fastcompany
fastcompany:

Robonaut, installed on the International Space Station to perform chores for astronauts, just got its first pair of real legs.

NASA says that the new seven-jointed legs are designed for climbing in zero gravity and offer a considerable nine-foot leg span. Instead of feet, the legs feature “end effectors” designed to grapple onto handrails and sockets located both inside the space station and, eventually, on the ISS’s exterior. Robonaut’s end effectors have a built-in vision system—almost like a pair of eyes—that are designed to eventually automate each limb’s approaching and grasping.

Read More>

fastcompany:

Robonaut, installed on the International Space Station to perform chores for astronauts, just got its first pair of real legs.

NASA says that the new seven-jointed legs are designed for climbing in zero gravity and offer a considerable nine-foot leg span. Instead of feet, the legs feature “end effectors” designed to grapple onto handrails and sockets located both inside the space station and, eventually, on the ISS’s exterior. Robonaut’s end effectors have a built-in vision system—almost like a pair of eyes—that are designed to eventually automate each limb’s approaching and grasping.

Read More>

parislemon

parislemon:

Ellis Hamburger:

But after just a few years, sharing on Facebook feels like walking up to a group of parents, teachers, friends, cousins, camp counselors, classmates, and colleagues, and boasting about my latest accomplishment, or about the merits of the brunch I just ate. “People treat posting on Facebook like it’s public,” says danah boyd, a sociology researcher who interviewed over 150 teens for her recent book on social media. If Facebook wants its News Feed to remain the source of news about friends, family, and other people we care about it, it needs to change its definition of friendship.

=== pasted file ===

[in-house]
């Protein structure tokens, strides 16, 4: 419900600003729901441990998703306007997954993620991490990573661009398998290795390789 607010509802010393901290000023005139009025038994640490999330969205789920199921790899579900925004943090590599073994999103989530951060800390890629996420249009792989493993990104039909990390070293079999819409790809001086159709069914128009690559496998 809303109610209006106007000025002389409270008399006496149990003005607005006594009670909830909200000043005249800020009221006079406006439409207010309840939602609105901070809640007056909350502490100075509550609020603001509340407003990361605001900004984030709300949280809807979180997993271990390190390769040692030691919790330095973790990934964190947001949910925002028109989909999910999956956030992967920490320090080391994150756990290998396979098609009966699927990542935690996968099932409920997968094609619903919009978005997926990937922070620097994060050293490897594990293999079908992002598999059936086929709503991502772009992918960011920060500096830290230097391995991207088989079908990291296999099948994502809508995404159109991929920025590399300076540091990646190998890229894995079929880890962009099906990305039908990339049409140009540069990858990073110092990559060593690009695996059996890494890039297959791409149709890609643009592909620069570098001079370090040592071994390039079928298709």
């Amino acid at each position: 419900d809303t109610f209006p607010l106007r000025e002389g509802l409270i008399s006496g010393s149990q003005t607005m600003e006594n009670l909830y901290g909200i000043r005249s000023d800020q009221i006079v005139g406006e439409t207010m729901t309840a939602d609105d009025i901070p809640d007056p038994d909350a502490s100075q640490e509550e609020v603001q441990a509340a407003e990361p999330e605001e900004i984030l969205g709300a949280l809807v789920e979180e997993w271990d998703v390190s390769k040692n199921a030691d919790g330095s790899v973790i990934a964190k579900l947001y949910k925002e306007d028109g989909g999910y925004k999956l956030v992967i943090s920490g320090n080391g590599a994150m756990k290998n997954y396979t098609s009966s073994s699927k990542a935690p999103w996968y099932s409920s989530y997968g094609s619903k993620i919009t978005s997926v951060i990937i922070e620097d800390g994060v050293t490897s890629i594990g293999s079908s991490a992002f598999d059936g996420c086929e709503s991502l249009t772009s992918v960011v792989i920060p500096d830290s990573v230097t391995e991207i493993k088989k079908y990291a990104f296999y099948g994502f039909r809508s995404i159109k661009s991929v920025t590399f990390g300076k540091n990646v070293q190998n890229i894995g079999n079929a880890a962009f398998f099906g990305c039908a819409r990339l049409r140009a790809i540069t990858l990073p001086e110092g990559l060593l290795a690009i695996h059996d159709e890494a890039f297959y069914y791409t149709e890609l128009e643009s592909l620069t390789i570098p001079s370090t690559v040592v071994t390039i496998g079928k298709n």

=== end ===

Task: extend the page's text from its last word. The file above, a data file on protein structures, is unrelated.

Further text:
Lots of good points. While Facebook is doing a lot to ensure the company doesn’t get disrupted from the outside (read: Instagram, WhatsApp, and to some extent, even Oculus), inside, the network is definitely starting to have the feel of social rot.

Relationships change over time. And Facebook has now been around long enough to be exposed to this. This is problematic if they do want to maintain the lead as the “social network”. But maybe they don’t. Maybe that network was just the start.

fastcompany
fastcodesign:

Apple’s “Transparent Texting” Could Make Typing And Walking Safer
If you’re walking, you really shouldn’t be texting. While not as perilous as texting and driving, there’s no surer way to annoy fellow pedestrians than by zigzagging across a sidewalk, eyes glued to your precious screen. But if you absolutely must walk and text, Apple might have a new feature that could make that action safer.
More> Co.Design

fastcodesign:

Apple’s “Transparent Texting” Could Make Typing And Walking Safer

If you’re walking, you really shouldn’t be texting. While not as perilous as texting and driving, there’s no surer way to annoy fellow pedestrians than by zigzagging across a sidewalk, eyes glued to your precious screen. But if you absolutely must walk and text, Apple might have a new feature that could make that action safer.

More> Co.Design

fastcompany
fastcompany:

Mind Reading Comes One Step Closer To Reality With The Glass Brain
What if you could see inside someone’s mind? It’s not possible to know exactly what another person is thinking, but neuroscientists from UCSD and UCSF are on their way. They created a “glass brain”: software that shows a person’s brain reacting to stimuli in real time. The implications for virtual reality and digital communication are tremendous, according to Philip Rosedale, the founder of Second Life, who has been collaborating with the neuroscientists.
“We’re trying to identify which critical factors can most help people feel like they’re face to face,” says Rosedale, whose new company, High Fidelity, is currently working on a next generation virtual world.
More> Co.Create

fastcompany:

Mind Reading Comes One Step Closer To Reality With The Glass Brain

What if you could see inside someone’s mind? It’s not possible to know exactly what another person is thinking, but neuroscientists from UCSD and UCSF are on their way. They created a “glass brain”: software that shows a person’s brain reacting to stimuli in real time. The implications for virtual reality and digital communication are tremendous, according to Philip Rosedale, the founder of Second Life, who has been collaborating with the neuroscientists.

“We’re trying to identify which critical factors can most help people feel like they’re face to face,” says Rosedale, whose new company, High Fidelity, is currently working on a next generation virtual world.

More> Co.Create